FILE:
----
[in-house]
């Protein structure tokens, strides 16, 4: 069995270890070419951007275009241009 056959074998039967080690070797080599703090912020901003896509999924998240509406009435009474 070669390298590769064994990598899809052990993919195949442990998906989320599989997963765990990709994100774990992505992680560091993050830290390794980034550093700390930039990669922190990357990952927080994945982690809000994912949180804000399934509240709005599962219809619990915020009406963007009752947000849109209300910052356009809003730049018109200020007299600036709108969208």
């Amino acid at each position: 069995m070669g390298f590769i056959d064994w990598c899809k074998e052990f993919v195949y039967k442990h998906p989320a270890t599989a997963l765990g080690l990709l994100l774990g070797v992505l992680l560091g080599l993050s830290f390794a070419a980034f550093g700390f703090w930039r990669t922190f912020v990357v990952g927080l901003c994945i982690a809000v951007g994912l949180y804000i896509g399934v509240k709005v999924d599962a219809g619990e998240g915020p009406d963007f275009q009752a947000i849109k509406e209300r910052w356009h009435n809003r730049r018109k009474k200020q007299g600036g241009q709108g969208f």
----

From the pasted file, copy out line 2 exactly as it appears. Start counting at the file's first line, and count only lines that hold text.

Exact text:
């Protein structure tokens, strides 16, 4: 069995270890070419951007275009241009 056959074998039967080690070797080599703090912020901003896509999924998240509406009435009474 070669390298590769064994990598899809052990993919195949442990998906989320599989997963765990990709994100774990992505992680560091993050830290390794980034550093700390930039990669922190990357990952927080994945982690809000994912949180804000399934509240709005599962219809619990915020009406963007009752947000849109209300910052356009809003730049018109200020007299600036709108969208």